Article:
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Inside the 39m camouflage catamaran explorer The Beast

5 August 2021 • Written by Ellie Brade

With a camouflage paint job, commercial looks and a 19-tonne fishing boat on the back, The Beast is, by the admission of her owner Sir Michael Hill, “a little bit different”.

Driving over the Harbour Bridge in Auckland, New Zealand, a cluster of superyachts in the nearby marina catch the eye. But it is not so easy to make out The Beast. With her military-style camouflage paint job, this 39.2-metre, 493GT catamaran is harder to spot at a distance.

“I knew if I ever built another yacht, I’d go for something a bit different,” says Kiwi jewellery entrepreneur Sir Michael Hill, who previously owned 34-metre Alloy Yachts VvS1 (now Akiko). Andy Grocott, Hill’s long-time captain, chimes in: “We’d discussed a new build for quite a few years, but VvS1 was a great boat and each time we looked into building or purchasing a replacement it came down to what size tender we could practically fit on deck.”

The explorer inspired catamaran at sea All photography by Andy Grocott and Aaron March

And then came a 13-metre composite game fishing boat – now dubbed the “Baby Beast” – which Hill had begun building as a chase boat for VvS1. When the opportunity to sell VvS1 unexpectedly arose, Hill and his wife, Lady Christine, committed to a new build that could take their new fishing boat with it.

“We’d started to build the Baby Beast and the next challenge to consider was how we were going to get the game boat to the areas Michael and Christine like to go – and that was really the impetus to build a vessel like The Beast,” Grocott says. “To not be restricted by transport routes or the storing of cradles, but to be able to take it anywhere we want to go. Finding a yacht to carry this on was not going to be easy.”

A 34-metre Australian offshore survey catamaran named Offshore Guardian, designed by naval architects LOMOcean Design, had caught Hill’s eye. The catamaran’s design ticked the boxes, and Hill hatched a plan to build a yacht that drew influences from the commercial world but with a high-end interior. He chose LOMOcean to make it a reality.

The Beast sports a military-style camouflage exterior

A proud New Zealander, Hill was keen to support the local marine industry. The more surprising part of that decision was that he opted to work with Profab Central Engineering, a landlocked yard that specialises in commercial projects, rather than a traditional superyacht builder, but the yard’s commercial expertise and an attractive price point swung it. The yacht was built in two parts at Profab’s yard in Palmerston North, and was then trucked 40 kilometres to the coastal city of Foxton, where it was assembled and launched. The interior, meanwhile, was completed at a third location, in Whangarei, before being dropped in.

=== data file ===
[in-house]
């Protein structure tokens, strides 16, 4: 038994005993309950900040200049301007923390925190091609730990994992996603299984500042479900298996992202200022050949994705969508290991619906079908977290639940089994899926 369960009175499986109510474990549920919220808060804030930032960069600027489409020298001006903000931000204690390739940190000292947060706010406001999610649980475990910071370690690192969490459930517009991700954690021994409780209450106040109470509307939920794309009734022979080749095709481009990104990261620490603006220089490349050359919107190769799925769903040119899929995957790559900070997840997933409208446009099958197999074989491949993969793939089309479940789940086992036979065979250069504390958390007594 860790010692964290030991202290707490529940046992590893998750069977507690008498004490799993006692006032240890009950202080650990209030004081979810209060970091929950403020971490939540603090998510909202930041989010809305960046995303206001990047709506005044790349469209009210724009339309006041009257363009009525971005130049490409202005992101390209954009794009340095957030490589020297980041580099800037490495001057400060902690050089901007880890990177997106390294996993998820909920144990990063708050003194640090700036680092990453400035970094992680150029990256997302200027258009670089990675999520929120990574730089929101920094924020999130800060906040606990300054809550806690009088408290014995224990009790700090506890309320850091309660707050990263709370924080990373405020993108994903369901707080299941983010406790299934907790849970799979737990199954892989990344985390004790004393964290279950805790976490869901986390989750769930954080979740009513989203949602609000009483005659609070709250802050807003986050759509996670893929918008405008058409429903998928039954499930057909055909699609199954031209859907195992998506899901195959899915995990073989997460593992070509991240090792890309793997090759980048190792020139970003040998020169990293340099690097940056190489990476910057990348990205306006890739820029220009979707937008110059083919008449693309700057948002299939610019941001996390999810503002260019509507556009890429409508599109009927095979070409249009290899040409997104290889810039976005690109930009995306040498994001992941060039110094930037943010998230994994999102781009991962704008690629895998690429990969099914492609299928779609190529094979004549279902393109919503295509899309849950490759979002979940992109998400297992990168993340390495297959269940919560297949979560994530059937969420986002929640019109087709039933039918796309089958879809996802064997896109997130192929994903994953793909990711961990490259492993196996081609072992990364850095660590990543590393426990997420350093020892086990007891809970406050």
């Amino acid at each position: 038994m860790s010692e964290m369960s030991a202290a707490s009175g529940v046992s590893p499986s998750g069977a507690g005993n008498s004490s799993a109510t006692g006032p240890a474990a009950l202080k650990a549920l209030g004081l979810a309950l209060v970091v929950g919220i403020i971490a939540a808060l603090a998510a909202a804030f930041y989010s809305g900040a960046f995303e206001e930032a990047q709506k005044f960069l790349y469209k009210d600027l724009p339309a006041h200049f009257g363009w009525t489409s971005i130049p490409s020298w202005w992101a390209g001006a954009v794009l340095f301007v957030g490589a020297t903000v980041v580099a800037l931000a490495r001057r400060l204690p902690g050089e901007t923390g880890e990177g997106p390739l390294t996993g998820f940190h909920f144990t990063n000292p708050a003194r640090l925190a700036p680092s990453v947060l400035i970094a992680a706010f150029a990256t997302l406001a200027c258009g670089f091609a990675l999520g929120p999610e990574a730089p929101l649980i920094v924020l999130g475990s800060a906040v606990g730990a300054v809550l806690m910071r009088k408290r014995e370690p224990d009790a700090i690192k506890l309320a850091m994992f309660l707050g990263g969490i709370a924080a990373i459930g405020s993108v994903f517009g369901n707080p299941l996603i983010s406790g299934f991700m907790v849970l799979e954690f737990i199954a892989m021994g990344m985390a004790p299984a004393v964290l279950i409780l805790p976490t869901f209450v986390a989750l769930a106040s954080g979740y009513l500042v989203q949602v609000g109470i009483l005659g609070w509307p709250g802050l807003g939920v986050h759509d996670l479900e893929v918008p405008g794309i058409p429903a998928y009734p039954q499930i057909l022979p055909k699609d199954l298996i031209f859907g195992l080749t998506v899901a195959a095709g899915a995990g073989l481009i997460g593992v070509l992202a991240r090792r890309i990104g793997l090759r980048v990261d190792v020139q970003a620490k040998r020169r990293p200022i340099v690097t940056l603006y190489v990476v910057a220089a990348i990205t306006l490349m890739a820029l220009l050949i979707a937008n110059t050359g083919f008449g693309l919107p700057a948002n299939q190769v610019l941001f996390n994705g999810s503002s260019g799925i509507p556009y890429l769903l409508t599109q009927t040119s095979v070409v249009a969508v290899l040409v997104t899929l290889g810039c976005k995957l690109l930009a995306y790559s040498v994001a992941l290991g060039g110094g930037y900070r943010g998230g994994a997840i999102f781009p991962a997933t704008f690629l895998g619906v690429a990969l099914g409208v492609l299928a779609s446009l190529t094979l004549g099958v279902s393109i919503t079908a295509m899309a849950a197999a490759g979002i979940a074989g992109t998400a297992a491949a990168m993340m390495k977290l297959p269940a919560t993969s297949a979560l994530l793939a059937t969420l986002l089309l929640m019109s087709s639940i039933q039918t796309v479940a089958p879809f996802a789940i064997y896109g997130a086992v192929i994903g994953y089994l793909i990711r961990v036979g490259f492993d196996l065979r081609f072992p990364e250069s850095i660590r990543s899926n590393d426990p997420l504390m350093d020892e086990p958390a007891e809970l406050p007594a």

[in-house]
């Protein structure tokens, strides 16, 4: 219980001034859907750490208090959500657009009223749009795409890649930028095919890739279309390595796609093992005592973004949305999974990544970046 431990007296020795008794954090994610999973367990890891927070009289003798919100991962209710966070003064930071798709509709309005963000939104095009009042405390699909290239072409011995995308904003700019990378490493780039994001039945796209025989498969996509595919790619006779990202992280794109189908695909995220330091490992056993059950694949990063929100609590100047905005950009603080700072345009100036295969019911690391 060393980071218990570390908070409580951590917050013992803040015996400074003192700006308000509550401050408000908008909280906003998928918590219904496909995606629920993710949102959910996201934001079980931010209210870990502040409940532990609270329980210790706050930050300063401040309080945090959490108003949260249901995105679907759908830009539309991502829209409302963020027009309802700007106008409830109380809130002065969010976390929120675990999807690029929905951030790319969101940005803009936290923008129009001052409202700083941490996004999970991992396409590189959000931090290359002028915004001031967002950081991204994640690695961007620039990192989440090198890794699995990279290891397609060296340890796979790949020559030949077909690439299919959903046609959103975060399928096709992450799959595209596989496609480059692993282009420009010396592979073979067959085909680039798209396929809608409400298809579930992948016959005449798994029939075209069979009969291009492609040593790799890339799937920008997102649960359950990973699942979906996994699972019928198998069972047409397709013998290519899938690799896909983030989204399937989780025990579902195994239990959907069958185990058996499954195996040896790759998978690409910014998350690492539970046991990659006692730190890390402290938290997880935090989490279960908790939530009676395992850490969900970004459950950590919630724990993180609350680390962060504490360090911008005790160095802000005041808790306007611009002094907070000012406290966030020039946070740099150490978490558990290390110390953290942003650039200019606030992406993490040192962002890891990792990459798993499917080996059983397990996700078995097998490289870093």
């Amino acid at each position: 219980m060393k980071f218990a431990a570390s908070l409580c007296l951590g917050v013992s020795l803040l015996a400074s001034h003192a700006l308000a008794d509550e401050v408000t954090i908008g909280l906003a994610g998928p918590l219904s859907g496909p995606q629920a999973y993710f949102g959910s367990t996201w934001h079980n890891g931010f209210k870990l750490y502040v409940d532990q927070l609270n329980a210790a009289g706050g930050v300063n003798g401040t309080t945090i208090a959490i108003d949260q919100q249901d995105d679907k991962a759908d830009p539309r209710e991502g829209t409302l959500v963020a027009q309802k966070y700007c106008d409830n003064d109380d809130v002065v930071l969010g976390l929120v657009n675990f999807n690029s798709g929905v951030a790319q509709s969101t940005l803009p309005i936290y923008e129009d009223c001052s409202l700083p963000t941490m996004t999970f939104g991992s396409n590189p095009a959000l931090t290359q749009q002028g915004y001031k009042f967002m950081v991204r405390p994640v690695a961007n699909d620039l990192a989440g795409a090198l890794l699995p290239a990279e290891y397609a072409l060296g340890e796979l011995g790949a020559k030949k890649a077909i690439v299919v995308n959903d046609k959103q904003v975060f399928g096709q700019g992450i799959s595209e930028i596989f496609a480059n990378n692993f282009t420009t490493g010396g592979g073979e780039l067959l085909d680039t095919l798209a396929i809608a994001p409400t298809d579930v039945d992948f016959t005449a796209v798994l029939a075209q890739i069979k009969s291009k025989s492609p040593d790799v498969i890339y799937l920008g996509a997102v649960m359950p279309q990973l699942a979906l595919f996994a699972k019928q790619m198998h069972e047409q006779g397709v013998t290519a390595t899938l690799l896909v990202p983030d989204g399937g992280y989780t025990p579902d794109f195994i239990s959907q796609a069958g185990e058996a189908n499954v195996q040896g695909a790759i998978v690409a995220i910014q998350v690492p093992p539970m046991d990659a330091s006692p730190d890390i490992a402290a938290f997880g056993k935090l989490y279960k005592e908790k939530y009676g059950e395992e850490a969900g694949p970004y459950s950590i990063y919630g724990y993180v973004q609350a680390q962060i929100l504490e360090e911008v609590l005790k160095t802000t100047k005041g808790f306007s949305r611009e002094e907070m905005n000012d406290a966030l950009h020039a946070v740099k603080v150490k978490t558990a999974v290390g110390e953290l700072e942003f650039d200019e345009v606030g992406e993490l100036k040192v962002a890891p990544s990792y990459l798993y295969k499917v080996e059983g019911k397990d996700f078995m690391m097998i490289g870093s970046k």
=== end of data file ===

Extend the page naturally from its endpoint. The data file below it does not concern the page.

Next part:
Although Offshore Guardian was the inspiration, The Beast is a major evolution from the original design. “If you eyeballed them both from a distance, forgetting about the paint job, they look pretty similar, but up close there’s a lot of difference,” says Craig Loomes, director of LOMOcean. “We started from the same base, but then it got a bit longer, then a bit wider, and we ended up at near enough 40 metres, but the beauty of a custom design is that the client/owners do have the flexibility to build their dream.”

The LOMOcean team took time to understand what worked and what didn’t with VvS1 and translated this to the new build. “We still loved the look of VvS1 so there are some similarities on The Beast,” says Hill. “The Beast is much wider than VvS1, which gives a huge amount of space, and it’s such a stable platform. We love it.”

The resulting boat is a vast catamaran, with explorer influences in its design and a 15-metre industrial-style aft deck that is now home to the Baby Beast, various watercraft including an amphibious vessel, and two heavy-duty cranes. “We don’t like sitting around, and The Beast is absolutely designed for adventure,” says Hill, a keen fisherman. “We’ve packed her with all kinds of water equipment and everything for fishing, from freezer rooms to live bait tanks. Even though the boat is only 39.2 metres, the 12-metre beam is huge, so there’s so much space.”

The Beast's bridge

Commercial crossovers include a dynamic positioning system, not commonly seen on pleasure boats of this size, which will prove a real boon when Hill enjoys some deep-water bottom fishing. The catamaran hull has impressed both captain and owner with its efficient performance and lower running costs. “It’s a very different motion to VvS1, but the stability is amazing,” says Grocott. A range of 5,000 nautical miles when cruising can take her easily from New Zealand to Panama, “though we could probably achieve 7,000 nautical miles if we nursed it”.